Williamsburg adds new bike lanes along campus

Photo Courtesy Caroline Nutter

The City of Williamsburg recently added new bike lanes along Jamestown Road stretching from Ukrop Way to South Boundary Street going east, and from Landrum Drive to Ukrop Way traveling west.

Because these additions were made during move-in week, bike lanes adjacent to the College of William and Mary dormitories between Landrum Drive and Confusion Corner are not yet painted. Parking regulations along that stretch of Jamestown Road have been adjusted to accommodate cyclists.

“Any time you expand your network of bike infrastructure in a city, you’re going to create a positive experience for cyclists,” Morey said.

Previously, on-street parking was permitted on portions of the section from Ukrop Way to Landrum Drive, and on both sides of the road on Sundays. Now, it is prohibited except on Saturday and Sunday mornings to accommodate religious services. This allows for continuous bike lanes from Confusion Corner all the way to John Tyler Highway, on both sides of the road.

According to Planning Director for the City of Williamsburg Reed Nester, the new bike lanes were part of the city’s street repaving project and were recommended by the 2013 Williamsburg Comprehensive Plan.

“In our capitol improvement program every year we repave a number of streets and we were repaving subdivision streets,” Nester said. “This was one of the major streets. So after we repave, we restripe, and that’s what presented us with the opportunity to restripe in the bike lanes.”

Nester described bike lanes as necessary to city transportation. He said that they try to accommodate for all modes of transportation while planning the city.

“We’ve been working specifically on bike lanes and so we’ve first adopted the regional bikeway plan in 1993,” Nester said. “So we’ve tried to develop a regional system that is connected together allowing people to use bicycles for both transportation and recreation.”

The new lanes have also received attention from administrators at the College. Director of Parking and Transportation Services William Horacio, who is also co-founder of the Student Bike Alliance, expressed support in an email for the new bike lanes.

“It’s about protected space, having a dedicated lane allows cyclists a buffer from oncoming traffic (all modes),” Horacio said.

“It’s about protected space, having a dedicated lane allows cyclists a buffer from oncoming traffic (all modes),” Horacio said. “According to the NYDOT’s Pedestrian Safety Study and the most recent Sustainable Streets Index, streets with bike lanes have about 40 percent fewer crashes ending in death or serious injury, and that’s for all street users: drivers and pedestrians included.”

Horacio added that the new bike lanes on Jamestown were especially necessary for protecting cyclists from the hazardous “door zone.”

“As a cyclist riding along a line of parked cars you have to look through the car from a distance to make sure there isn’t a driver ready to pull out in front of you, or worse, ready to open their door to exit the vehicle,” Horacio said. “Swerving for an open door suddenly puts a cyclist in the lane of traffic and in danger of a collision. Bike lanes help prevent this when accompanied by removal of curbside parking.”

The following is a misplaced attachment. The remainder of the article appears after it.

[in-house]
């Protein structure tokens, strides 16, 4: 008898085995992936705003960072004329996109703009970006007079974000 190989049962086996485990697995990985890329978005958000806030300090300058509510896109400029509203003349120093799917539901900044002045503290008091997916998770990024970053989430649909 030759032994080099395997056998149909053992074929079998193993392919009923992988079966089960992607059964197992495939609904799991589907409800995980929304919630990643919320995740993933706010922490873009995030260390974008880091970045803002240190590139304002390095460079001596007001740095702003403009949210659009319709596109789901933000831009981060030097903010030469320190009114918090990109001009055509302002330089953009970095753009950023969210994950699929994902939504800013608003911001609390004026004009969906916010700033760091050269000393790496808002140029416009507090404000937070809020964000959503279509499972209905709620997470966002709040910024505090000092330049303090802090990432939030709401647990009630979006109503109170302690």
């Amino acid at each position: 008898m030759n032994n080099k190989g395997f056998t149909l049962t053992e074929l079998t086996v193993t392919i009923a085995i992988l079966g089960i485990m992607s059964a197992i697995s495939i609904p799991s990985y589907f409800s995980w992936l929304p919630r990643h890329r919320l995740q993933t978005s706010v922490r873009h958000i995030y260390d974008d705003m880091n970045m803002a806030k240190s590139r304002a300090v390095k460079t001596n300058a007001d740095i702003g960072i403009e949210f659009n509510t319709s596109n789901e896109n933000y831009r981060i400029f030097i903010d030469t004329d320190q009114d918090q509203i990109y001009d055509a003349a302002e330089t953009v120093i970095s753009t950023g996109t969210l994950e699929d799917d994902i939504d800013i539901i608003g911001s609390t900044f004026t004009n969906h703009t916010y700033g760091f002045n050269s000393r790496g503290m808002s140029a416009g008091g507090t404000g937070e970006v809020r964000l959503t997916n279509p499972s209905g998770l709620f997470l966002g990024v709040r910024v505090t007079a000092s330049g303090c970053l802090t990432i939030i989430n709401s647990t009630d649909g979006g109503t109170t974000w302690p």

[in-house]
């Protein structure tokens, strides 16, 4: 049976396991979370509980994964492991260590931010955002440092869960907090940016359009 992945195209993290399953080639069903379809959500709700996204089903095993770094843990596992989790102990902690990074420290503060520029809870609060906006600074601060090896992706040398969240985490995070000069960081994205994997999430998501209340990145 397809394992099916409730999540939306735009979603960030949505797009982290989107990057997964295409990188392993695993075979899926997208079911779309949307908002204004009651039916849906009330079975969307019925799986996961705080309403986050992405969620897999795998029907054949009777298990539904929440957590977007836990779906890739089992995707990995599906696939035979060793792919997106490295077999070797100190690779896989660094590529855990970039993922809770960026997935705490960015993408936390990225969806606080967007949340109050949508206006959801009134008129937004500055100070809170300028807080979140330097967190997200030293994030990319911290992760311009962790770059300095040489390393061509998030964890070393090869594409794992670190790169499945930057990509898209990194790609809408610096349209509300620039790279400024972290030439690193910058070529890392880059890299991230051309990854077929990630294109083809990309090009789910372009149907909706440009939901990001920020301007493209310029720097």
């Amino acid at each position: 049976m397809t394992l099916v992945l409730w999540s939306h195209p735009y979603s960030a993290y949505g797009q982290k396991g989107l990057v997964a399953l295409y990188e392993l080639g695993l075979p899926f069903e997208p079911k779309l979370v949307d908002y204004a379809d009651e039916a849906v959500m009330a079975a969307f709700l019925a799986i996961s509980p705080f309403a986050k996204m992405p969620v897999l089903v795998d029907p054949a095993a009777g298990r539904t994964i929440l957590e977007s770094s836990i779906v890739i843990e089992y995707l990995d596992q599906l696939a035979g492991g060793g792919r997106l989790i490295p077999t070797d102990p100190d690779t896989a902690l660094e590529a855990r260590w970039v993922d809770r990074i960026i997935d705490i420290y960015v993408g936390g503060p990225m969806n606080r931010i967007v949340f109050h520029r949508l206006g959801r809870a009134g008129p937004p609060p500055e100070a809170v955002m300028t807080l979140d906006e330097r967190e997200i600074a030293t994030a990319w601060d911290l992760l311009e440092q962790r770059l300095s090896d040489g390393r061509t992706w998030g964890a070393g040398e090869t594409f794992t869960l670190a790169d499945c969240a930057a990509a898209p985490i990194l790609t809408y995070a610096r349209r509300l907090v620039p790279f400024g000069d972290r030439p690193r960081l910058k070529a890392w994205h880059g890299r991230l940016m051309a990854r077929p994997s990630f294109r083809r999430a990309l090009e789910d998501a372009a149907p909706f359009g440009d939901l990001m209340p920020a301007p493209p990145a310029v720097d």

President of the Student Bike Alliance and former Student Assembly Secretary of Transportation Gabriel Morey ’16  also talked about the benefits of bike lanes.

“Any time you expand your network of bike infrastructure in a city, you’re going to create a positive experience for cyclists,” Morey said. “For me, I feel more protected and less in danger from cars, especially on sections of Jamestown Road where it’s fairly fast, and that’s an even bigger benefit for less experienced cyclists.”

Nester emphasized the importance of creating a network of streets all around the city for cyclists.

“It’s not only a matter of striping bike lanes,” Nester said. “It’s a matter of providing an interconnected street system so that you can chart out your own bike routes and have the opportunity to ride through neighborhoods as an alternative to riding through the major streets, so that’s just good planning principles to have subdivisions and have them interconnect with each other.”

Nester touched on some of the benefits of being a bicycle friendly city for transportation and recreational use. He said that the lanes make it so people can ride to work or on errands, but also purely for sport — many of the lanes traverse rural areas for this purpose.

The new bike lanes have been installed simultaneously with another bike infrastructure project: bike racks. According to Nester, the Williamsburg Economic Development Authority (EDA) and the Williamsburg Health Foundation granted him a $5,000 stipend to contribute to a cause of his choosing. This stipend was part of Nester’s 2014 Health Foundation Annual Award, and with a matching contribution from the EDA, Nester created the “Bicycle Rack Grant Program.” He used the funds to encourage businesses to install bike racks by offering discounted installation for $25. A bike rack normally costs approximately $200.

“What’s important is that you want to encourage bicycle use for transportation, you know, riding to work, running errands,” Nester said. “What’s important is providing a … safe place to lock your bike up to, say if you want to go to the food store or drug store on your bike, and there’s no safe place to lock it up, you’re not going to want to do it.”


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